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A Summary of the Reissued OSHA Combustible Dust NEP

On October 18, 2007, OSHA published a directive for inspection of workplaces that create or handle combustible dusts. On March 3, 2008, OSHA reissued this directive “to increase its enforcement activities and to focus on specific industry groups that have experienced either frequent combustible dust incidents or combustible dust incidents with catastrophic consequences.” The new directive increases activities in outreach, training, the creation and dissemination of guidance and educational materials and cooperative ventures, as well as enhancing its enforcement activities. Read more

Changes to the 2013 Edition of NFPA 654

After much anticipation, the new 2013 Edition of NFPA 6541, Standard for the Prevention of Fire and Dust Explosions from the Manufacturing, Processing and Handling of Combustible Particulate Solids, has finally been issued. This is one of the key standards utilized for safe handling of combustible solids. Several important updates and additions were incorporated into this edition of the standard, including: Updated definition of a combustible dust, added determination method for a dust flash fire or explosion hazard area, added housekeeping frequency specification and cleaning methods, updated recommendations for separation, segregation, or detachment, updated usage specifics for flexible and rigid intermediate bulk containers, strengthening of included safety management systems (SMSs), and added contractor and subcontractor management system. Read more

Chemical Interaction Matrices

Despite the promulgation of the “PSM Standard” by OSHA in 1992, chemical accidents continue to occur at an alarming rate. As part of the process safety information element of the standard, OSHA requires reactivity data on the chemicals in the process. Part of this reactivity data is a chemical interaction matrix. Several software programs provide simple approaches to generating these interaction charts for common materials using assigned reactive groups. If your process involves materials not included, you are left to determine the reactivity and incompatibilities on your own. This presentation will explain a process for assigning reactive groups using chemical classification and structural analysis. This process can be used for less commonly understood materials such as additives, lubricants, etc. that may come into contact with process chemicals. Read more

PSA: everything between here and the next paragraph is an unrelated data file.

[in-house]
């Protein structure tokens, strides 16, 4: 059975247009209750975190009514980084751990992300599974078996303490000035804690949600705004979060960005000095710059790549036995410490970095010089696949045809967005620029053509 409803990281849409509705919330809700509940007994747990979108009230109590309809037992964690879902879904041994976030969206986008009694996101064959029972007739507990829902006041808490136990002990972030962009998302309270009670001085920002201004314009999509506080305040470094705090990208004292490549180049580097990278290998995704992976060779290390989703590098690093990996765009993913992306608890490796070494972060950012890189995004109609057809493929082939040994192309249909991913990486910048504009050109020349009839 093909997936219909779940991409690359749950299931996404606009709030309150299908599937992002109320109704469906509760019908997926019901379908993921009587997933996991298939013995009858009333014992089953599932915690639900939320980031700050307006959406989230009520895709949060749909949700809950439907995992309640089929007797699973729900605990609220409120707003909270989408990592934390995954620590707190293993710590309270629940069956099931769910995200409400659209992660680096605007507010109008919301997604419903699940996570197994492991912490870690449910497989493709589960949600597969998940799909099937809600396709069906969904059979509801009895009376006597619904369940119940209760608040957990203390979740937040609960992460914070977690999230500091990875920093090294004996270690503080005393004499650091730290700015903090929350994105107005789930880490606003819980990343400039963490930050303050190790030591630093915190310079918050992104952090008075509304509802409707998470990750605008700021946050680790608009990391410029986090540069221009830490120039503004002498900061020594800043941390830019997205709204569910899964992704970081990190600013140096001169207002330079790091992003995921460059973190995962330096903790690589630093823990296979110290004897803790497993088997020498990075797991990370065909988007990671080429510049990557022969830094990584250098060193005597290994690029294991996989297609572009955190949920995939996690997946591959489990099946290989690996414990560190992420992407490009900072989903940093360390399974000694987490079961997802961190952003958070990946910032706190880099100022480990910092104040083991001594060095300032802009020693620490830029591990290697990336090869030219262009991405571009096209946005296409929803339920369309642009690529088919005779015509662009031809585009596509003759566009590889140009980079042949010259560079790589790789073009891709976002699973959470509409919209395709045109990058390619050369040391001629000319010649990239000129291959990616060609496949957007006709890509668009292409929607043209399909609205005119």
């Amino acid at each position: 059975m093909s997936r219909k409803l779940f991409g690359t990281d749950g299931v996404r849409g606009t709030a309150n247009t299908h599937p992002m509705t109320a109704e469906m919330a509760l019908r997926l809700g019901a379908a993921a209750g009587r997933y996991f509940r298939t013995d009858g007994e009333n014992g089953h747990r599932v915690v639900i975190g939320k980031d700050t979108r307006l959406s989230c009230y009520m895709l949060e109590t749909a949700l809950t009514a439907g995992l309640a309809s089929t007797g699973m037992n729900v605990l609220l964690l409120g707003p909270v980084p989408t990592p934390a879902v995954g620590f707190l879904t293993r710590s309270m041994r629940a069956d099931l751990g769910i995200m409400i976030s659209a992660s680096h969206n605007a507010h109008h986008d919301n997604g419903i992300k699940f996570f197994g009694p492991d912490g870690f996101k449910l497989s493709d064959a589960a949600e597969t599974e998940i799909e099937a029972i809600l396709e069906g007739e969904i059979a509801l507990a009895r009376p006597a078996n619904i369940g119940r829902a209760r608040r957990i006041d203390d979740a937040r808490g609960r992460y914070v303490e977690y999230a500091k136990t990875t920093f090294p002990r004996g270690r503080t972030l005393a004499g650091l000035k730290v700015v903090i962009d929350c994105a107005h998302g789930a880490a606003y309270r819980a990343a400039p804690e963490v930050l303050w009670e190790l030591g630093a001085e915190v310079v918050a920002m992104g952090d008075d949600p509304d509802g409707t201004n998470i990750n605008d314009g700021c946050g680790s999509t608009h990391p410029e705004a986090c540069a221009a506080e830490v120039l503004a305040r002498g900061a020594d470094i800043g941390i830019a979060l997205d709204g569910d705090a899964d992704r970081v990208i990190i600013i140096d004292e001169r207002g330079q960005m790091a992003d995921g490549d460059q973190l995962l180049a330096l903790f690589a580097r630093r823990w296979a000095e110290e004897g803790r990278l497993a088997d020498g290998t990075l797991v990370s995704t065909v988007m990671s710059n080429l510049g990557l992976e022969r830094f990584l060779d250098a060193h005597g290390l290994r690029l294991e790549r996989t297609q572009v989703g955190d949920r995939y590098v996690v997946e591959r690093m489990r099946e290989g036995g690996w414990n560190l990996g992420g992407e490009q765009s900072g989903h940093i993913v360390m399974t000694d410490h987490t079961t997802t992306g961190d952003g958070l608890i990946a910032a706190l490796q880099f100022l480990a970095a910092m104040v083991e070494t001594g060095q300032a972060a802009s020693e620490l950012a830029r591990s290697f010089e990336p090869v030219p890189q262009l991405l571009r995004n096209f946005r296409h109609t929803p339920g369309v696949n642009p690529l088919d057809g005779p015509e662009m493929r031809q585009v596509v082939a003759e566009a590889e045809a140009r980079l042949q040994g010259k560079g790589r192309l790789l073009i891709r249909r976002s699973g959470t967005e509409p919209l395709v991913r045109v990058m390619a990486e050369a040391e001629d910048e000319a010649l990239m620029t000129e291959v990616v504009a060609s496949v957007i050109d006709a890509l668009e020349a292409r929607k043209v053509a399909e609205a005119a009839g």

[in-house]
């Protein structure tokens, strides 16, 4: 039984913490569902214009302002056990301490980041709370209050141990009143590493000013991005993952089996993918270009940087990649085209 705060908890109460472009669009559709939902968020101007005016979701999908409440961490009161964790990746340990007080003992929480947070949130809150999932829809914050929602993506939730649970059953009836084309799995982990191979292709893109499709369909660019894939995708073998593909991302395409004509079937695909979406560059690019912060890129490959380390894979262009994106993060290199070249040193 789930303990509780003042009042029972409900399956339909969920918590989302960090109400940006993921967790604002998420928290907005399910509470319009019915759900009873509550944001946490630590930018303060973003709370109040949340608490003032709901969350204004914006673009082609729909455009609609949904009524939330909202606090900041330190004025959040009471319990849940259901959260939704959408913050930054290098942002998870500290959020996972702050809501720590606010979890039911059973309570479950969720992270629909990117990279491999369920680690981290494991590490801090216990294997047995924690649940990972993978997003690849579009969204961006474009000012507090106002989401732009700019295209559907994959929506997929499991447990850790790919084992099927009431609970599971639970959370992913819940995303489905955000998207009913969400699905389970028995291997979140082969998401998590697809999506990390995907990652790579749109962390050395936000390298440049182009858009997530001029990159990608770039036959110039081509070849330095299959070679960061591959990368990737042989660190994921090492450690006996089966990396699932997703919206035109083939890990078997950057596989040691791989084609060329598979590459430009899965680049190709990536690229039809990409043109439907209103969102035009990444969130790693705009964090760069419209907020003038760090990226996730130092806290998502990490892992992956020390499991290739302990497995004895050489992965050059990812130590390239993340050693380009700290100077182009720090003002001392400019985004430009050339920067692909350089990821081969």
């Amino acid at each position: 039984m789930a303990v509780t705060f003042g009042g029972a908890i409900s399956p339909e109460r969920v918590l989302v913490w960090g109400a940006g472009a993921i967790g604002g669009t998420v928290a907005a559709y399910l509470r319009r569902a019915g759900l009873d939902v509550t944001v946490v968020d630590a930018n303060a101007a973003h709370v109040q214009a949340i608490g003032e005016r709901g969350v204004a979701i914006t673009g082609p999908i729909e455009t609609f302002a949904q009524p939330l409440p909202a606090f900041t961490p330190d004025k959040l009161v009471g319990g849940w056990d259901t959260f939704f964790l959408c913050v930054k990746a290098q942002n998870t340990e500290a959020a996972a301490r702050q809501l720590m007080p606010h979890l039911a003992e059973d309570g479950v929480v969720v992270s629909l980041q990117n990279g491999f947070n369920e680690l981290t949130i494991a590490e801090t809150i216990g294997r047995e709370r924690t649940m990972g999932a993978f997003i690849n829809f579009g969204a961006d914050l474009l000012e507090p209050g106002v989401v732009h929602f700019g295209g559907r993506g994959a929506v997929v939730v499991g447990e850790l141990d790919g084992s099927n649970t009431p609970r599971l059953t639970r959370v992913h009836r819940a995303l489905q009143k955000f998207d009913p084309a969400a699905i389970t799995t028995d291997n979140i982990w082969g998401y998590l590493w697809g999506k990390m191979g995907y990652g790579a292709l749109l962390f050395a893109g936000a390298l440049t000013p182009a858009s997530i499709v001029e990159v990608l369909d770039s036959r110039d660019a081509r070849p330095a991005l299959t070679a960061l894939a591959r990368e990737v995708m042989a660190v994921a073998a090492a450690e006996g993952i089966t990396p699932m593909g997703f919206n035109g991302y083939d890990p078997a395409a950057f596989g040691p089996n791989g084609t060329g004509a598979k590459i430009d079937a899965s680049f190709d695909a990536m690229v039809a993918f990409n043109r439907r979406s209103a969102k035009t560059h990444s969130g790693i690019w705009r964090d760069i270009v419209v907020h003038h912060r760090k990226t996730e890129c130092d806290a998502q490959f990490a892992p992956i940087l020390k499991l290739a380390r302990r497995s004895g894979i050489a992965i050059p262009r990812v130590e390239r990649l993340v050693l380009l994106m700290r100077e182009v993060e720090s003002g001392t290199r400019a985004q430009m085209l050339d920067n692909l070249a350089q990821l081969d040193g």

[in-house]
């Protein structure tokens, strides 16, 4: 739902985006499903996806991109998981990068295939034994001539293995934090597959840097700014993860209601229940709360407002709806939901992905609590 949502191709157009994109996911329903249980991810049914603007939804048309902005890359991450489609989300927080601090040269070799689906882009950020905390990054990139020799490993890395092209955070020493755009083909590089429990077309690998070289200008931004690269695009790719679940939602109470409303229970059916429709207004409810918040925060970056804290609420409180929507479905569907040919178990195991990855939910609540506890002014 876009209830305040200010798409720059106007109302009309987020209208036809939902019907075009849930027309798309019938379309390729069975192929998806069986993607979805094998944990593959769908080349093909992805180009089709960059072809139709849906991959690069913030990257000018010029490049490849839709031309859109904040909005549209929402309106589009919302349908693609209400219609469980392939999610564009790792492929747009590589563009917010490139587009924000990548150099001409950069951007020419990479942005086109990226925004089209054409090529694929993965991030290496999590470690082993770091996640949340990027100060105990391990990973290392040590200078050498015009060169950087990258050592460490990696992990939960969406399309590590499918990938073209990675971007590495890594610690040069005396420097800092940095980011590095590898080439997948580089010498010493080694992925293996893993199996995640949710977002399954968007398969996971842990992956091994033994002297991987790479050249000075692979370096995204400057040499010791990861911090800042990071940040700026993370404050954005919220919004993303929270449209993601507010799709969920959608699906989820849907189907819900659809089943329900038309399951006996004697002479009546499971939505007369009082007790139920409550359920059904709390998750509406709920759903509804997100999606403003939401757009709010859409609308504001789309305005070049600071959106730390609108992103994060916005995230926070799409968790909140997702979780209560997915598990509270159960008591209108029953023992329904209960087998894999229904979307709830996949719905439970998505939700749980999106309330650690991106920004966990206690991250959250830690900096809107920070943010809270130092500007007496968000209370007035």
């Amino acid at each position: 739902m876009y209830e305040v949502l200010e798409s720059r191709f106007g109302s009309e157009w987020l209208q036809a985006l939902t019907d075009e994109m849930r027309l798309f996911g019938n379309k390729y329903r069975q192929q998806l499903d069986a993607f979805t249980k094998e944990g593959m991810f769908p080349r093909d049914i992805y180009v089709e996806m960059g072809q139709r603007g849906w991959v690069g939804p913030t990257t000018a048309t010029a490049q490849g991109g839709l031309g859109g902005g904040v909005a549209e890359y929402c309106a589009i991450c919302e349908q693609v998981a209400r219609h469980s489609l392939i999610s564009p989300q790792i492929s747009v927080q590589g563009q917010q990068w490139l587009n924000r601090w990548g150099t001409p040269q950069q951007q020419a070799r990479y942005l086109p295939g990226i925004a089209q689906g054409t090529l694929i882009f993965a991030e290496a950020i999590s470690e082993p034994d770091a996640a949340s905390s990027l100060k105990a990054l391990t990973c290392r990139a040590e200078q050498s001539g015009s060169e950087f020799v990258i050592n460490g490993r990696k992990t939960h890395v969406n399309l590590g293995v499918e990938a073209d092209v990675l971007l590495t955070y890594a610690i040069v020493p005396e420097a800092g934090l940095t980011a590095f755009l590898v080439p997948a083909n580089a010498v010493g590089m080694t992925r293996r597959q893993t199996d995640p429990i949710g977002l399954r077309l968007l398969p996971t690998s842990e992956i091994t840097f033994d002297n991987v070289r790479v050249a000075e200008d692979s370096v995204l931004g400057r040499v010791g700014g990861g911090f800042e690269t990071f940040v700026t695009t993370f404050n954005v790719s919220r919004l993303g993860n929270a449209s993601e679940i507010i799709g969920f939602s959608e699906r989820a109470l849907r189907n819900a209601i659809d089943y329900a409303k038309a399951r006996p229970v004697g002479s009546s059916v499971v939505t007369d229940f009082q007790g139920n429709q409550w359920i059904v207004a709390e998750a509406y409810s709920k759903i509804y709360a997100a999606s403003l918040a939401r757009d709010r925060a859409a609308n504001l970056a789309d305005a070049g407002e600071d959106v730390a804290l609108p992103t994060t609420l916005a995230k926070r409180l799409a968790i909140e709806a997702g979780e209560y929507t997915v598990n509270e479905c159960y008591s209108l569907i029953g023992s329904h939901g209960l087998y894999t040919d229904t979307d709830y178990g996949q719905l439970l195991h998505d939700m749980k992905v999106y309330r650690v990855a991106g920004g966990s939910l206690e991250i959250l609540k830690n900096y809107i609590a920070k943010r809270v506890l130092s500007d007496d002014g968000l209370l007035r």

How to Conduct a Dust Hazards Analysis

The 2016 Edition of NFPA 652 (NFPA, 2016) requires a dust hazards analysis (DHA) of existing processes by September 7, 2018. (DHAs are also needed for material modifications that exceed 25% of the original cost.) A dust hazards analysis is defined by NFPA as “A systematic review to identify and evaluate the potential fire, flash fire, or explosion hazards…” where combustible particulate solids are processed or handled. Read more

InterScience Reactivity Screening Made Easy

During the past decade, large efforts were made by the US chemical and petrochemical industries to implement and maintain effective process safety management (PSM) and responsible care programs. Despite these large investments, incidents continue to occur at an alarming frequency. Many executives of leading companies are trying to understand why. A recent survey conducted by the US Chemical and Safety Hazard Investigation Board (CSB) concluded that reactive chemicals present a significant safety problem for the chemical process industries. Key root causes identified by the CSB survey included technical and management systems failures. This underscores the importance of the need to understand and manage chemical reaction hazards more effectively. We also believe that the “quality” of implementation, change management, and auditing of corporate PSM programs is the culprit. We focus in this short paper on incidents caused by runaway reactions and provide guidance on how to improve the “Quality” of managing chemical reactions hazards through a combination of screening and experimental tools. Read more

Laminar Flame Speeds Data Collection

Regarding vessels and tubes containing combustible gases or dusts, it is important to acquire knowledge on the conditions under which a fuel and oxidizer could undergo explosive reactions. These conditions are strongly dependent on the pressure and temperature. Given a premixed fuel-oxidizer system at room temperature and ambient pressure, the mixture is essentially unreactive. However, if an ignition source is applied locally and the composition of the mixture is within certain limits (the so-called flammability limits), a region of explosive reaction can propagate through the gaseous mixture due to mainly two phenomena: (1) Temperature rises substantially, (2) High concentration of radicals to form. Characterizing potential explosive reactions is one of the main objectives of hazard assessment. Safeguards to be implemented in process equipment, best process conditions, appropriate prevention and/or mitigation measures, are some of the key purposes to be clarified when handling flammable mixtures. This characterization requires knowledge of several parameters that directly influence on the explosive reaction behavior. One of these parameters is the Laminar Flame Speed, which is one of the key factors that define the kinetics of the reaction. The present paper addresses how to characterize fuel-oxidizer explosive reactions, and highlights the importance of the laminar flame speed concept. The main purpose of this study is to provide reliable data regarding laminar flame speeds with the aim to ensure accurate calculations for hazard assessment purposes. Read more